The Perils of ResultingDec 13, 2021
Are some decisions better than others? I think so.
But let’s be clear, decisions are different from outcomes...
A bad decision can lead to a desired outcome, and even the very best decision cannot guarantee a result.
If I speed through a red light unscathed, that doesn’t mean I made the right decision. It means I got lucky. If I stop at a red light and get rear-ended by the driver behind me, that doesn’t mean I made the wrong decision. It means I was unlucky.
Conflating a desired result with a good decision and an undesirable result with a wrong decision is dangerous, and it has a name, the “resulting fallacy.”
That resulting is false is good news. Your identity, status, happiness, and worthiness are not tied to whether or not you achieve a goal. The resulting fallacy is called a fallacy for a reason!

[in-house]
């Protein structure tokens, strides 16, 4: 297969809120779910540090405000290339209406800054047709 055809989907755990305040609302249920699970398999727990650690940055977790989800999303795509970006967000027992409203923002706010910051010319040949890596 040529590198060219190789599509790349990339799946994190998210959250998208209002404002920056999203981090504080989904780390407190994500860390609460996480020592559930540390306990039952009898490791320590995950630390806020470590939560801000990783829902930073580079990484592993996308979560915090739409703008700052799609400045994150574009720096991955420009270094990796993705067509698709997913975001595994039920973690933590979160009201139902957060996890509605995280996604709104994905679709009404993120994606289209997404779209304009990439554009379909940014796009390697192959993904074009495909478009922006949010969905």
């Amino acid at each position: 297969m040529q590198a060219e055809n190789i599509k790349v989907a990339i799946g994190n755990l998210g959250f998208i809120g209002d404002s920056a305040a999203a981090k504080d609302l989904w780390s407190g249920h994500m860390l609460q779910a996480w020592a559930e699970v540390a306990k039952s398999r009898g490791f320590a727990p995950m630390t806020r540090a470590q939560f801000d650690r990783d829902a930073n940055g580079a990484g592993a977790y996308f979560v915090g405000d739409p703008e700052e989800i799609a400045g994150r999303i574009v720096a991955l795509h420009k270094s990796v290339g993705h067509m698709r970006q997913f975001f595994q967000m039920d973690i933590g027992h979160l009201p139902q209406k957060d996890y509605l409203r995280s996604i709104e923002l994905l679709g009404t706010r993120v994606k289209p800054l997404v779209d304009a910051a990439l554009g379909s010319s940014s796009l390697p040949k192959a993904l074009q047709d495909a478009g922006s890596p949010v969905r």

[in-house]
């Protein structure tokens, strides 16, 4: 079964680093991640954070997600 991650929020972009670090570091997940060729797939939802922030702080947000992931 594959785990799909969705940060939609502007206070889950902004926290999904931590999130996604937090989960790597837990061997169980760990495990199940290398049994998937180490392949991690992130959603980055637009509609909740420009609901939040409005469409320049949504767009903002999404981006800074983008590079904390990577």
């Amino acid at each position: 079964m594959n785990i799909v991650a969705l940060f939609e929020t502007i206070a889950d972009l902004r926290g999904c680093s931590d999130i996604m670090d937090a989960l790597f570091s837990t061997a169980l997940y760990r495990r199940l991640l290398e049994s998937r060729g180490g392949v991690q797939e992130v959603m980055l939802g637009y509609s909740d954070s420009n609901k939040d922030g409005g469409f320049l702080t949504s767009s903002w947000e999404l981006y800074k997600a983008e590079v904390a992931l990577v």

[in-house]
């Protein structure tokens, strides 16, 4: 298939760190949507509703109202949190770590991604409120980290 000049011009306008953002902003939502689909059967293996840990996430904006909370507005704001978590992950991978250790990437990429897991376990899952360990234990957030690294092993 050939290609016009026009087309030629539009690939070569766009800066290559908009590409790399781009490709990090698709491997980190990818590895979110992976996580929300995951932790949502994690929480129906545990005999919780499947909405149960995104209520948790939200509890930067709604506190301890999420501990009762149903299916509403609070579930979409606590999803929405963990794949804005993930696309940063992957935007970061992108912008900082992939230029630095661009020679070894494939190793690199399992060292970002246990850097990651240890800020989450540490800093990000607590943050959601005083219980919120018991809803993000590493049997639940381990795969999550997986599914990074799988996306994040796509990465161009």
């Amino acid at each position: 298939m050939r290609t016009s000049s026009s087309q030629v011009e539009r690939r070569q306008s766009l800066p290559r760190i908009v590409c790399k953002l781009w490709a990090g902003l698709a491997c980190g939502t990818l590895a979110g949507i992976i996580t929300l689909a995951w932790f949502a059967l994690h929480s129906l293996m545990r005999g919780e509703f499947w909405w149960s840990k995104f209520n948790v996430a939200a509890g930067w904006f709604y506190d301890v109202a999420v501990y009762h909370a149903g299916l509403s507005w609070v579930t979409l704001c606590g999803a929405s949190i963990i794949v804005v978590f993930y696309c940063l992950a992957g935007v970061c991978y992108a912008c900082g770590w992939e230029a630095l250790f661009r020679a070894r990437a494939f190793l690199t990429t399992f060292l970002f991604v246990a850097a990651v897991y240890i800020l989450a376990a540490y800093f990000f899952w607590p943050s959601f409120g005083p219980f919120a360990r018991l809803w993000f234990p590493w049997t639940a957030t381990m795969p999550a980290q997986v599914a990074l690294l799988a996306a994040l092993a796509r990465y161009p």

Who you are is less about what results you get and more a function of the quality of your intentions and the integrity of your effort in pursuing them.
Ancient wisdom and spiritual tradition support this.
“We have a right to our labor, but not to the fruits of our labor.”—The Bhagavad Gita
Difference-makers like us who want to make things better MUST become better at decision-making. But we must not be seduced and confused by the resulting fallacy and conflate outcomes with our decisions.
How do you cultivate greater fulfillment and prosperity as a difference-maker? Become a more conscious, disciplined, and skilled decision-maker.
Scott Perry, Chief Difference-Maker at Creative on Purpose.
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